Saturday, June 3, 2017

Inch One Hundred Seventy-Three: Ripple Effect

My brother Mark recently posted a long commentary on Facebook that caught my attention. After ranting about the anger and rage in the world, he wrote:

Would it be so hard to have some compassion or show some empathy towards someone? Put yourself in their shoes for a little bit. Look at their situation. We are all guilty of not doing this. You can affect your little part of the world and maybe, just maybe help someone in the process. The person you affect may help someone else. It is like when you throw a pebble in the water and you watch the ripple spread. 
Tomorrow let us be the starting point, the pebble so to speak. See if you can make the world a better place.

Music to my ears.

At Juvenile Court, we (coworkers and I) facilitate a class called Victims Awareness. We spend a lot of time working on concepts of control and impact.

We pose them this problem: What can you control? What can you not control? We write their responses on the room's whiteboard. Control? "My anger." "My choices." "My reactions." "Who I hang out with." Not control? "Other peoples' choices." "Other peoples' actions." "What someone says about me." 

Lively discussions accompany some of the selections. 

We discuss control after we take the juveniles through the ripple effect. The ripple effect is simply the concept that the choices you make almost always have consequences that you may not have thought of at the time. Like a rock tossed in a pond, your actions—good or otherwise—set in motion a series of ripples that affect others. One of our juveniles' tasks is to parse on a chart the impact of their offenses: who was affected, how they were affected. Here is a typical ripple: my mom was affected when I shoplifted because she had to come to court with me. Oh, and that impacted her employer because she could not work that day. And that impacted her paycheck because she lost a day of work.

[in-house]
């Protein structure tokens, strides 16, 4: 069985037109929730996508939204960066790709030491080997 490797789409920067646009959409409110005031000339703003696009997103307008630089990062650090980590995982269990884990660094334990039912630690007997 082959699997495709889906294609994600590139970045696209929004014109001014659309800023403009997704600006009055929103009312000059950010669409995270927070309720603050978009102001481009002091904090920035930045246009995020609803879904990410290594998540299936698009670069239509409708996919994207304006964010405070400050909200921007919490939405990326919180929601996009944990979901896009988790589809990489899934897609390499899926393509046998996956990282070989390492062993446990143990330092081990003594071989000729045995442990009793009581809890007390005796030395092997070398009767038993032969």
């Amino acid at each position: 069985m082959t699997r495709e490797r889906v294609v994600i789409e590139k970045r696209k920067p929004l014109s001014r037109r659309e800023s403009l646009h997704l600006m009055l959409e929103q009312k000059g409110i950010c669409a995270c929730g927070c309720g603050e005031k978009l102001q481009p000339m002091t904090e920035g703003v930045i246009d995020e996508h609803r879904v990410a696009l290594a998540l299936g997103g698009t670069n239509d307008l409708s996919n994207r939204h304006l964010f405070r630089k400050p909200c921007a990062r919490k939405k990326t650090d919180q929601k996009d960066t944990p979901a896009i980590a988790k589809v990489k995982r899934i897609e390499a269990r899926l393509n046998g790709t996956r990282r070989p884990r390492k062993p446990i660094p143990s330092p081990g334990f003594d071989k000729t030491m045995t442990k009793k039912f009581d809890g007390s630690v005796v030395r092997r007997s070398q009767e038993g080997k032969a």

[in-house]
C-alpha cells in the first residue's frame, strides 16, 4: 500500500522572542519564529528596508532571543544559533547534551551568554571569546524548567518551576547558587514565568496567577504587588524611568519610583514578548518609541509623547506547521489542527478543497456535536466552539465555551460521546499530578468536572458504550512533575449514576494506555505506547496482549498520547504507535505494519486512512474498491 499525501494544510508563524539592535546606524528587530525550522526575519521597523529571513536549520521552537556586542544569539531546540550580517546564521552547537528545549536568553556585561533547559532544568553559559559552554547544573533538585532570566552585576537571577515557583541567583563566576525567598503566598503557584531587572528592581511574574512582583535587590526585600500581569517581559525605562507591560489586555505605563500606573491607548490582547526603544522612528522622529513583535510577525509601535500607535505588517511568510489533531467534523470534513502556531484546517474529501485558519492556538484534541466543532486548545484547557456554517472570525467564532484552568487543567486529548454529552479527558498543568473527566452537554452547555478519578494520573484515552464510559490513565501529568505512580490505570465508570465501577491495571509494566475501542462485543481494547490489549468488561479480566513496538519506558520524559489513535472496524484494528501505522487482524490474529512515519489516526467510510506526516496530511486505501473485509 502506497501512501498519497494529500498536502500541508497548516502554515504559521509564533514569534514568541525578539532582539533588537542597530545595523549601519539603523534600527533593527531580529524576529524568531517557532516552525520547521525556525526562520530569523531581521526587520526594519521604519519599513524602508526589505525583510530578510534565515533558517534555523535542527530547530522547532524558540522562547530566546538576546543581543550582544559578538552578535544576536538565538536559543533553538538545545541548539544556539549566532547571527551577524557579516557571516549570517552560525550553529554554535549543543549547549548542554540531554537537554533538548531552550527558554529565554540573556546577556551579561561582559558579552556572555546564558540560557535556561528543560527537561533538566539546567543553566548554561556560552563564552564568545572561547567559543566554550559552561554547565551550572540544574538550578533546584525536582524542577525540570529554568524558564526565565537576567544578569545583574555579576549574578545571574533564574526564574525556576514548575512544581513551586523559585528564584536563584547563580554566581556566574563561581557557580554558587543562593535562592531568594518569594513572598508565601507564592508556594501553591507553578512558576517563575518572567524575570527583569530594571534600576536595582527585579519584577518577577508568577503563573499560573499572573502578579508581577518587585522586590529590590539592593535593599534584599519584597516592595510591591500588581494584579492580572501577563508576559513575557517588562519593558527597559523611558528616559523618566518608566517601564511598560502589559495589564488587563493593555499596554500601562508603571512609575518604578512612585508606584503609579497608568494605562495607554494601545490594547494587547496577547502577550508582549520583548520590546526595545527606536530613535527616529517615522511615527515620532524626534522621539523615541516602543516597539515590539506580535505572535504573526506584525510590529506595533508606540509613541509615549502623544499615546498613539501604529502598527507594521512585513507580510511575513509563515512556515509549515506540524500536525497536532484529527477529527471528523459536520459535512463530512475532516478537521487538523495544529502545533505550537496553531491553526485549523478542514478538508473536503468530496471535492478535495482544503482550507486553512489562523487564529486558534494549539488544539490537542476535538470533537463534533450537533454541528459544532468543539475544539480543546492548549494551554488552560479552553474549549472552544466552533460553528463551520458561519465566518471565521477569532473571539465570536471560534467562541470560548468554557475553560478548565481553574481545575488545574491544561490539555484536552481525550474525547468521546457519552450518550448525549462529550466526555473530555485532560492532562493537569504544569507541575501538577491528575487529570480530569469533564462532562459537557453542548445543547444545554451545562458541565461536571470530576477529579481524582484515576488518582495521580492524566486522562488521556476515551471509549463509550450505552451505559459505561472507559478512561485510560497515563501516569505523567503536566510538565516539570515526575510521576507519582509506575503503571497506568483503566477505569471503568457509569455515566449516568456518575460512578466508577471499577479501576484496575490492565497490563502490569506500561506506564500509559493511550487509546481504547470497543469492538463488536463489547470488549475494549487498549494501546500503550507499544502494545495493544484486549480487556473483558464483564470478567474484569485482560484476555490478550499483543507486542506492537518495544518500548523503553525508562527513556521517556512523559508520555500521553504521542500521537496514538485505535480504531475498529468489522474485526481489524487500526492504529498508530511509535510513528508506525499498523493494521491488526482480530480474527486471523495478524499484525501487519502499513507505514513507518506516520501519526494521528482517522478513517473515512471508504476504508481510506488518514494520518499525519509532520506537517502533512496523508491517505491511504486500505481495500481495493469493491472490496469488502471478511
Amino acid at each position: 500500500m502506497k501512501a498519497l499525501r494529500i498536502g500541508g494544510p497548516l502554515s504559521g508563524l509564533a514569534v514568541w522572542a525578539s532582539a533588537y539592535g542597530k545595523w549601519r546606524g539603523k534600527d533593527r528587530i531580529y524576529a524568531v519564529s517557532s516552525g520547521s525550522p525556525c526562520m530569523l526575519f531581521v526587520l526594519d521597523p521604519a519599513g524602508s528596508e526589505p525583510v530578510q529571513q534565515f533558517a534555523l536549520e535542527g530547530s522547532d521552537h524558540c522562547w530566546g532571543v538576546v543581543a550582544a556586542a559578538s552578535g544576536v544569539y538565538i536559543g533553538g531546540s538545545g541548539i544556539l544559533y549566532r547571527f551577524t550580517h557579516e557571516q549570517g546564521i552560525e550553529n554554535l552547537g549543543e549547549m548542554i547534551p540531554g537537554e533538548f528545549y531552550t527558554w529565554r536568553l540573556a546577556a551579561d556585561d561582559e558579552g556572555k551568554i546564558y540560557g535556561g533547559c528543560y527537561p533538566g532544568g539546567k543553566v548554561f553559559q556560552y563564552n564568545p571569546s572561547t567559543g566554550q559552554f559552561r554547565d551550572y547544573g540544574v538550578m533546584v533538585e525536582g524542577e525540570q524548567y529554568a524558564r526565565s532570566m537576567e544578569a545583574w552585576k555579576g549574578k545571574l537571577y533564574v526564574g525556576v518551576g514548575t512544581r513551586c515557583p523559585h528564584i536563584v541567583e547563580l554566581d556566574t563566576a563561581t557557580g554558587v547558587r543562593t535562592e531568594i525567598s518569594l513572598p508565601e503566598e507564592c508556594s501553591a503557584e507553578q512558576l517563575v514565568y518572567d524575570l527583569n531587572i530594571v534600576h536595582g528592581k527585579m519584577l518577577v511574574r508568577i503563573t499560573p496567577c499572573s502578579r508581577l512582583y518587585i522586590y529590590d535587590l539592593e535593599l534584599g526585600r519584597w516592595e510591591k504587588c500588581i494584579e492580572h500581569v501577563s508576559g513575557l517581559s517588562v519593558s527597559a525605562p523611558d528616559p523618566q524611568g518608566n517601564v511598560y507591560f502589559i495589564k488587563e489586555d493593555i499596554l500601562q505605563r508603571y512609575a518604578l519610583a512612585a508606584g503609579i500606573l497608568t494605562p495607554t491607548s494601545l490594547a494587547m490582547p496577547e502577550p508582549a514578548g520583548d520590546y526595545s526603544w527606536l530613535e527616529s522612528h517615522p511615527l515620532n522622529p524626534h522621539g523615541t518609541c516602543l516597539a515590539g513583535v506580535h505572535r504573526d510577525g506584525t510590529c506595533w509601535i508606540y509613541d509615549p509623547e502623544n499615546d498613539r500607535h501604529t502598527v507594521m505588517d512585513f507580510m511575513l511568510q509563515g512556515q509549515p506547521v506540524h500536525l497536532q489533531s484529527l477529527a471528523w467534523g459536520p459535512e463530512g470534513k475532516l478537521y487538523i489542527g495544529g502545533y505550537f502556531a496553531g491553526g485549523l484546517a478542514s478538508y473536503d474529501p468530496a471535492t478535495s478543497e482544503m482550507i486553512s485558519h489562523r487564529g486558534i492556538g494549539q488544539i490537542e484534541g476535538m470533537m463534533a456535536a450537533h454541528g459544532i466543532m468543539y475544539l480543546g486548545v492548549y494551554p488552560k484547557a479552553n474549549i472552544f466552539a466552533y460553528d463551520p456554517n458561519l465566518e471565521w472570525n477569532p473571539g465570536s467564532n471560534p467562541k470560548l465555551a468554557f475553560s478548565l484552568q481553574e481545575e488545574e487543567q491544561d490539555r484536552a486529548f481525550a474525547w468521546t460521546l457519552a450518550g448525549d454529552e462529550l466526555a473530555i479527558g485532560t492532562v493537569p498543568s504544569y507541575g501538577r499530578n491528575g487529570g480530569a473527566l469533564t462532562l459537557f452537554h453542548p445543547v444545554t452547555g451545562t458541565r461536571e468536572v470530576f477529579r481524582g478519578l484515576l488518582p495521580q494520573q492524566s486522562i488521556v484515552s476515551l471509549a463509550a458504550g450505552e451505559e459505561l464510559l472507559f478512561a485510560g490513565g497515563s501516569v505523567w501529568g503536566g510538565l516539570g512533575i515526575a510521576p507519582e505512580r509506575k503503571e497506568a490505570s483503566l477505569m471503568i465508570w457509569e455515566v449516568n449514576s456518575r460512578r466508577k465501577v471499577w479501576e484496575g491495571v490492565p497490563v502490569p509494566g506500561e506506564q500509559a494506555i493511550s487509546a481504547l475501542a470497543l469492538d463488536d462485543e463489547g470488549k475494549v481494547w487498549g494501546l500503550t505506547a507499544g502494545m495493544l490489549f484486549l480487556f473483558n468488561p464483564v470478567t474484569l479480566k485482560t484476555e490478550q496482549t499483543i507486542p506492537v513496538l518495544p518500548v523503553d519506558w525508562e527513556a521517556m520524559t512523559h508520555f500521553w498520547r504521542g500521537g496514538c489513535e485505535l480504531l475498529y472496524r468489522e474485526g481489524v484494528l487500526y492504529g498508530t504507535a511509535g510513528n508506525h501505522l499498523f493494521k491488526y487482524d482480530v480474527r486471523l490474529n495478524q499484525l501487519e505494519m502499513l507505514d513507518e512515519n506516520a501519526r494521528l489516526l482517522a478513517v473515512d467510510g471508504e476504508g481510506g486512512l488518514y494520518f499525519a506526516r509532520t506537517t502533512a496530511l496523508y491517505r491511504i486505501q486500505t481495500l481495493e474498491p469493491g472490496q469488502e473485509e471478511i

Ripple effect, choices, what can I control, what can I not control. They all come together in the class. Often there is a moment, usually midway through the five weeks of class, where I see the lightbulb come on in the juvenile's eyes.


When I read Mark's post, I immediately thought of our kids. When we do the ripple effect exercise using their offenses, we follow that up with an exercise in paying it forward. The inverse of a negative ripple effect is doing something positive: a random act of kindness. We challenge our juveniles to find a way to do such an act before the next class. We emphasize it doesn't have to be BIG, it doesn't have to cost money. They report back: I helped my grandma clean her house, I bought my friend lunch at the school cafeteria because he was out of money, I helped someone at the grocery store load groceries. Little ripples of good deeds. 

We also have our juveniles weekly capture on paper a good choice and a poor choice. As the class continues, the good choices move from "I studied for a test" to "I walked away from arguing with my mom" or "I did not punch the kid calling me names." Our youth are reflecting on their control, and starting, slowly, to weave that reflection into their lives.  More ripples, more realizations that there are real choices even when you are only 15. 

My brother got it right when he wrote "the person you affect may affect someone else... [Be] the pebble so to speak." 

I'm stepping away from facilitating the Victims class. We are just finishing a sequence and this one will likely be my last one. My job has changed in ways that make facilitating harder to work into my hours and the later day (we run class until 5:30, followed by a debriefing) takes a bigger toll on my health and energy than it used to.

I will miss the kids. I will miss the lightbulb moments. 

And I will watch for the ripples. 


Out My window said...

You have done so much good and are such an inspiration to me. Thank you.

Laurie said...

It is so hopeful to know this work is being done with young ones. The light bulb of knowing our choices make all the difference in our lives, and often other lives is a powerful one. May the ripples of your work come around to bless you.

Ellen Rosentreter said...

April, I am sure there are ripples of your teachings and your example that you are unaware of also. You are such a force for good, a positive pebble yourself.